[60] Although some comment can be made about the individual grounds it must be borne in mind that the essential issue is whether the tenant’s initial silence justified the landlords in a relevant belief. It is not appropriate to subject the grounds of appeal now stated to detailed scrutiny. Nothing said about the individual grounds was relevant to the fundamental problem of how it could be suggested that the landlords had acted in reliance on some different state of facts. As we have said, the fact that they might have been able to address any of the specific grounds had they been raised, does not address the question of what they would have done differently if, instead of the silence, the tenant had simply let it be known that he was not happy with the way the arbiter had dealt with the whole matter.

[61] The state of facts which the landlords had purported to rely on was that the tenant accepted that the arbiter’s draft included full and adequate findings in fact. It was accepted that this did not mean that he accepted the arbiter’s reasons or reasoning. It is not necessary for us to express a view on the validity of this distinction from the point of view of a plea of personal bar and the landlords’ reliance on silence. Where a draft award has been issued a party has an opportunity to consider whether the arbiter’s reasoning can be challenged as raising a question of law. If the tenant would not have been expected to challenge the arbiter’s reasoning at the stage when such challenge might have been advanced, it is not easy to see why he would have been expected to challenge an error of fact at that stage when it presented no formal machinery for any such challenge.

[62] However, put shortly, we consider that neither ground 5 nor ground 6 can clearly be said to involve any departure from any previous position which might be said to have been tacitly adopted by the tenant. In particular they do not rely on any change from a position of assumed acceptance that the arbiter had set out the facts adequately. Both involve acceptance that the facts were referred to in the draft. The essential complaint is of a failure to give a properly reasoned explanation of what the arbiter made of the facts in question. The precise wording of the proposed ground seems irrelevant to the issue of identification of a relevant change of position but, in any event, the tenant’s proposed amendment made the matter clearer. These grounds involve challenges to adequacy of reasons or reasoning.

[63] Ground 7 raises an unusual issue. It is based on a contention that the arbiter erred in proceeding on the basis that the fencing had been provided by the landlord. This is, at first sight, a complaint about an issue of fact. However, it appeared from the submissions that the tenant did not suggest that any factual issue in relation to provision of fencing had been raised in the proceedings before the arbiter. It was said that the tenant had proceeded on the assumption that the arbiter would treat all internal fencing as having been provided by him. The tenant, accordingly, had felt no need to say anything about such fencing. Sir Crispin appeared to say that in his experience there was a reasonable basis for such belief, but it seems that this ground is intended to raise a question of law rather than fact. The tenant may be able to challenge the arbiter’s reasons for making an assumption that the fencing was part of the fixed equipment. It is not clear what he might be said to be barred from arguing.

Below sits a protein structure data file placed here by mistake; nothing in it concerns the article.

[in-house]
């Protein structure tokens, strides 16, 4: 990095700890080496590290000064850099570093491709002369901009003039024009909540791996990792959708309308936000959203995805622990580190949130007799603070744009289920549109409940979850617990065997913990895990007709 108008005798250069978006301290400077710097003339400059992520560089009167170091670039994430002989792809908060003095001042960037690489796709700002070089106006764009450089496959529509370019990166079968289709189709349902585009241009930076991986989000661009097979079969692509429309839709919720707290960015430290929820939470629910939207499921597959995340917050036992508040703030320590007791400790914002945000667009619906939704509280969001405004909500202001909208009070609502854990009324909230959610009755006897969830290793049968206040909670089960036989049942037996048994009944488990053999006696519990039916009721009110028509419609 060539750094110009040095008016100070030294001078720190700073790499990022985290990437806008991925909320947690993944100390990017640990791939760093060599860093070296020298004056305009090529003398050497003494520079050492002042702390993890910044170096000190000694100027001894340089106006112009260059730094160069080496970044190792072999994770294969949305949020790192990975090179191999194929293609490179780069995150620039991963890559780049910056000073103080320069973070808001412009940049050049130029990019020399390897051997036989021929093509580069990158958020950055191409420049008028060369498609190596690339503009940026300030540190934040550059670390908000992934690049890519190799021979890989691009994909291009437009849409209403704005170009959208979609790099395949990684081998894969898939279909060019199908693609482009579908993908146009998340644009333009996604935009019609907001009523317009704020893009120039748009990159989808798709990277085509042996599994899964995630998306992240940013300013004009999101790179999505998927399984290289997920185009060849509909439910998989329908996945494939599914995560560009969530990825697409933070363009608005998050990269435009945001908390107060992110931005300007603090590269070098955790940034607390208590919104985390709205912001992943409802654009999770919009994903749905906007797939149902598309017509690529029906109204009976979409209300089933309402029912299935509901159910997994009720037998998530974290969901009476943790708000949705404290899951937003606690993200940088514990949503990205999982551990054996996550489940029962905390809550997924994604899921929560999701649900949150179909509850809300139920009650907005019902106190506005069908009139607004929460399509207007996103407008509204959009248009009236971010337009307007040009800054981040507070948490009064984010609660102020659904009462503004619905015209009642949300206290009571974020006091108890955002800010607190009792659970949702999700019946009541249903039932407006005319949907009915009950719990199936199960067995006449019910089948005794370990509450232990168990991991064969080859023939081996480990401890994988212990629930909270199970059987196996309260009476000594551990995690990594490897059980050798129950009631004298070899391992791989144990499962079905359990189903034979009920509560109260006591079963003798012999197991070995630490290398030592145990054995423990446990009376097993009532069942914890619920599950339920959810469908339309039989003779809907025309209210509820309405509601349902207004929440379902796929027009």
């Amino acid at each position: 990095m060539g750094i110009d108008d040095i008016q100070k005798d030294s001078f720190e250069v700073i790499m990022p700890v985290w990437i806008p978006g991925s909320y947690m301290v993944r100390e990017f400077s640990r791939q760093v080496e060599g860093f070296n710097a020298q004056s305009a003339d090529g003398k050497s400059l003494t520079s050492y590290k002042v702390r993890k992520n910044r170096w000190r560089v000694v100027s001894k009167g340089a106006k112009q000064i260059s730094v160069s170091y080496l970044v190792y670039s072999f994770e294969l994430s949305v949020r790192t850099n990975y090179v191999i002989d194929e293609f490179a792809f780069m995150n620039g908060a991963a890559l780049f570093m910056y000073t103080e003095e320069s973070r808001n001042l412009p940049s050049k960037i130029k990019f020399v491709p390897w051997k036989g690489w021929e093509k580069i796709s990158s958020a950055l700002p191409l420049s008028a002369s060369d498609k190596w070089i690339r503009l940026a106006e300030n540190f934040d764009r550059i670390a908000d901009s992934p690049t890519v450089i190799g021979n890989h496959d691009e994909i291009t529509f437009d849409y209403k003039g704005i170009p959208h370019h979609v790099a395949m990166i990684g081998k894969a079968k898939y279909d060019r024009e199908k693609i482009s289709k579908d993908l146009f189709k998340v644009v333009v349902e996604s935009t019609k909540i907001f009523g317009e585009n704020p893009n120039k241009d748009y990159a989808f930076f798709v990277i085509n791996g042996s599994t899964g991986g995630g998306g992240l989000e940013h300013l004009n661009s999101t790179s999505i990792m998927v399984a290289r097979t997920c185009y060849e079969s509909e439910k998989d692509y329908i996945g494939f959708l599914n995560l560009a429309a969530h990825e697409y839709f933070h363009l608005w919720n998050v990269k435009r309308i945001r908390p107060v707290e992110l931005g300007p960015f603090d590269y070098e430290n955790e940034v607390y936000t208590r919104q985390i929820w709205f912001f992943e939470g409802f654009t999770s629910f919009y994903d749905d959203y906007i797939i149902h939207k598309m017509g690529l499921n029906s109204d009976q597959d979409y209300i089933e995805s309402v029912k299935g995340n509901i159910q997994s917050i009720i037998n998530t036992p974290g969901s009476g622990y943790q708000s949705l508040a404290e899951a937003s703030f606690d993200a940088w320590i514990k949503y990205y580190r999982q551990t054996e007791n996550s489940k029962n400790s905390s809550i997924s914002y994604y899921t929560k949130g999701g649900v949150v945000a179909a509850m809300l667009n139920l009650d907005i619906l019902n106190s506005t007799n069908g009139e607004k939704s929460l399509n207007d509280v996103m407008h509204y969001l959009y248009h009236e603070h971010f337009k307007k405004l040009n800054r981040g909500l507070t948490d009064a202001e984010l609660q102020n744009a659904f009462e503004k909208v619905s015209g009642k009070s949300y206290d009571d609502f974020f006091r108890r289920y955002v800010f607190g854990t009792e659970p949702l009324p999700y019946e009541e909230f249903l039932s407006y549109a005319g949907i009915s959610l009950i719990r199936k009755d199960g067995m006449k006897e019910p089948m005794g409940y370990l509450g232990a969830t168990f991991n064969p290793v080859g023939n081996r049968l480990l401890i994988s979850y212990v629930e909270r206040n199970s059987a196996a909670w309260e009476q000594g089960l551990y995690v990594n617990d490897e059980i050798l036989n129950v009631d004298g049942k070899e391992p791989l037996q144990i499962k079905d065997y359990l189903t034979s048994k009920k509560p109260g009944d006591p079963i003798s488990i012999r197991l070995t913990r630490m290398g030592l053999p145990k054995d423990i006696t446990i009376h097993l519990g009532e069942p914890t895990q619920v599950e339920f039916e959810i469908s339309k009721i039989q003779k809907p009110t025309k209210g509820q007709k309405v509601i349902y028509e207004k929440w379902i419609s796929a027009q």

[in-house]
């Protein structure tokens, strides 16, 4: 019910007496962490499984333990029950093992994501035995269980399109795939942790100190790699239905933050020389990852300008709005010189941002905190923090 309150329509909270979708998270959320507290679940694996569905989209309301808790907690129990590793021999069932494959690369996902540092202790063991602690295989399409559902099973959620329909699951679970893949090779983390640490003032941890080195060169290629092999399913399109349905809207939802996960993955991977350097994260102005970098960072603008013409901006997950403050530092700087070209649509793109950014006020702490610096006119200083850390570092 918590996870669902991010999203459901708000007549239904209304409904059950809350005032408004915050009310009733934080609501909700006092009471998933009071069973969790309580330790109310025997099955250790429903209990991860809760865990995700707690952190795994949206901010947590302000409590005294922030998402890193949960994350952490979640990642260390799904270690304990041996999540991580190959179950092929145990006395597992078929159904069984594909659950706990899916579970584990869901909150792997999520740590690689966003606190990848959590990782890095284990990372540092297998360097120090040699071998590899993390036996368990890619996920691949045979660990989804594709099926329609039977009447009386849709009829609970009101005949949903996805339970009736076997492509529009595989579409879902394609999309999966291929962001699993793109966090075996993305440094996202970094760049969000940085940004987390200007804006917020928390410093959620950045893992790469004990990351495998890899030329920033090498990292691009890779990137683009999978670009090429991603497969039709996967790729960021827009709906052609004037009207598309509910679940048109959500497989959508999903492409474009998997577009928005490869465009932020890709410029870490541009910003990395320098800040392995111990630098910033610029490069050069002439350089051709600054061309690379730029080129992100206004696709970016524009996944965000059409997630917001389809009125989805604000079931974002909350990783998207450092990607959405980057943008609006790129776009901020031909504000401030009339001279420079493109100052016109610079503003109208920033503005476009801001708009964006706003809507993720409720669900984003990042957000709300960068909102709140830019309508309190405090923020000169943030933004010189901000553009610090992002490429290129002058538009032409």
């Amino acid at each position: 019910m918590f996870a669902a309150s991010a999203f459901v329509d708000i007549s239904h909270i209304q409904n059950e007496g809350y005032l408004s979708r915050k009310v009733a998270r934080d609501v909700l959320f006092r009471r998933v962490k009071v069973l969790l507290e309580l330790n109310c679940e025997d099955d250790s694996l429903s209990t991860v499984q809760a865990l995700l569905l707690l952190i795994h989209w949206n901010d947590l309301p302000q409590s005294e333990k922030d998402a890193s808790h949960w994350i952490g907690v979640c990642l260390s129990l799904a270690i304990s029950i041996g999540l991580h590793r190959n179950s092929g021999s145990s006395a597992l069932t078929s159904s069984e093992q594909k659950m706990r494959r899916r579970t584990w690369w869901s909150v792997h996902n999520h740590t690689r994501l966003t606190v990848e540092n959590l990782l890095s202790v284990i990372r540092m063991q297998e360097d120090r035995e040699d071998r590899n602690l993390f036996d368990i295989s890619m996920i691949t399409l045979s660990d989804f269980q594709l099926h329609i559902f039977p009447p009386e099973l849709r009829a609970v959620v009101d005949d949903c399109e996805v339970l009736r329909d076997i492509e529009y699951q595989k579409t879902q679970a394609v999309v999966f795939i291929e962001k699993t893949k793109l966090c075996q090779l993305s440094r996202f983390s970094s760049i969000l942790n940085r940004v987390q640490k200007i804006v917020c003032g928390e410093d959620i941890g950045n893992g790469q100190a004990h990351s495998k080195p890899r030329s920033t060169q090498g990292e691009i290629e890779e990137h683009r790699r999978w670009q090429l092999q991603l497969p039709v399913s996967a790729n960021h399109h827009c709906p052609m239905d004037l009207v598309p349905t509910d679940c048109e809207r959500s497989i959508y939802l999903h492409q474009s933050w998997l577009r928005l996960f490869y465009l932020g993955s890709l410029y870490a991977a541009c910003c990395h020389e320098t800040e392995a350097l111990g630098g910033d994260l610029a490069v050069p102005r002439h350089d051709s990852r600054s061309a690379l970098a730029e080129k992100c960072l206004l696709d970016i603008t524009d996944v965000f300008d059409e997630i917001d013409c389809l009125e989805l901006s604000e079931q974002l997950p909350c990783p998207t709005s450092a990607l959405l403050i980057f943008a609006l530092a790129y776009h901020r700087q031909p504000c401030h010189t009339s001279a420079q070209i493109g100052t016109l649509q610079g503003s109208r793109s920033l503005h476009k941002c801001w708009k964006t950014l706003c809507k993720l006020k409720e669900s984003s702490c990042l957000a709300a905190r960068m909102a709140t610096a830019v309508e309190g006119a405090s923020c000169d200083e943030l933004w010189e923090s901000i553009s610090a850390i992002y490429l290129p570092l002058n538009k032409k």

[64] Ground 8 raised two distinct issues about field access. We understand that the tenant is to contend that he had given evidence that he had improved the accesses. Accordingly the award might be challenged on the basis of an error of fact if it is to be assumed that the unimproved accesses were inadequate. We simply note that there might be little weight in an assertion that the tenant had improved accesses unless it had been asserted, expressly or implicitly, that without such improvement, the pre-existing accesses were in some significant way inadequate for the purposes of the lease.

[65] The second issue is specific to the field at Hattoncrook. This does raise an assertion of a simple issue of error of fact. The arbiter said all the accesses were good. The tenant may seek to show either that he pointed out, or that the arbiter ought to have seen for himself, at inspection, that the access there did not permit use by a modern tractor. Had this point stood on its own and had the other necessary features of personal bar been present, the tenant might have been precluded from raising this.


[66] We are satisfied that the appeal is competent. We have considered Sir Crispin’s submission that to deal properly with an issue of personal bar in this case, it might be necessary to have a proof. However, we are satisfied, in light of the full discussion at debate, that the plea of personal bar has not been relevantly stated, and can be rejected at this stage. The next step will be a hearing of submissions on the substantive grounds. Issues of expense and the question of certification of counsel were deferred on the motion of the parties.

For the appellant (tenant): Sir Crispin Agnew of Lochnaw Bt QC; Murchison Law, Solicitors, Inverness

For the respondent (landlord):Robert Sutherland, Advocate; Stronachs, Solicitors, Aberdeen